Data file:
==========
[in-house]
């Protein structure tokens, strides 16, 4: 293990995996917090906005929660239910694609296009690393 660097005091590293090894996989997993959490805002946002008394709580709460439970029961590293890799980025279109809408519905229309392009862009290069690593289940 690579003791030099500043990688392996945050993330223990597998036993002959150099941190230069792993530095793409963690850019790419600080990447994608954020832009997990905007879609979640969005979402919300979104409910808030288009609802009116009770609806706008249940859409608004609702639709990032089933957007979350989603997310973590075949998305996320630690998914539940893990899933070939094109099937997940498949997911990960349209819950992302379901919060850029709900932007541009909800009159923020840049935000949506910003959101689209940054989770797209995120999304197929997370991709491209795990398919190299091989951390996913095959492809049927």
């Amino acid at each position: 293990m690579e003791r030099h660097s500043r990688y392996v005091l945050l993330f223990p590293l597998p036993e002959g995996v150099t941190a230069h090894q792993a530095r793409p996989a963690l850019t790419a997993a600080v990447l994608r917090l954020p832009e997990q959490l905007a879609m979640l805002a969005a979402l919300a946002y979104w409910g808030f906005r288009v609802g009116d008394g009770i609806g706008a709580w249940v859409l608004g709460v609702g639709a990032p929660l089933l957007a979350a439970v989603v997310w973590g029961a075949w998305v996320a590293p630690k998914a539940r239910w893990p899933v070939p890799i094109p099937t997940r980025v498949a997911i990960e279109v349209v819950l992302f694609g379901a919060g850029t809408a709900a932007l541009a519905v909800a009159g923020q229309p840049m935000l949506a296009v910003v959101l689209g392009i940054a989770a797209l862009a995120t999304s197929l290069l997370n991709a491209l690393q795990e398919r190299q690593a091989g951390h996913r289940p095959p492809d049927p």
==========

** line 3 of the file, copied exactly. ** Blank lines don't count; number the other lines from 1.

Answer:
């Amino acid at each position: 293990m690579e003791r030099h660097s500043r990688y392996v005091l945050l993330f223990p590293l597998p036993e002959g995996v150099t941190a230069h090894q792993a530095r793409p996989a963690l850019t790419a997993a600080v990447l994608r917090l954020p832009e997990q959490l905007a879609m979640l805002a969005a979402l919300a946002y979104w409910g808030f906005r288009v609802g009116d008394g009770i609806g706008a709580w249940v859409l608004g709460v609702g639709a990032p929660l089933l957007a979350a439970v989603v997310w973590g029961a075949w998305v996320a590293p630690k998914a539940r239910w893990p899933v070939p890799i094109p099937t997940r980025v498949a997911i990960e279109v349209v819950l992302f694609g379901a919060g850029t809408a709900a932007l541009a519905v909800a009159g923020q229309p840049m935000l949506a296009v910003v959101l689209g392009i940054a989770a797209l862009a995120t999304s197929l290069l997370n991709a491209l690393q795990e398919r190299q690593a091989g951390h996913r289940p095959p492809d049927p």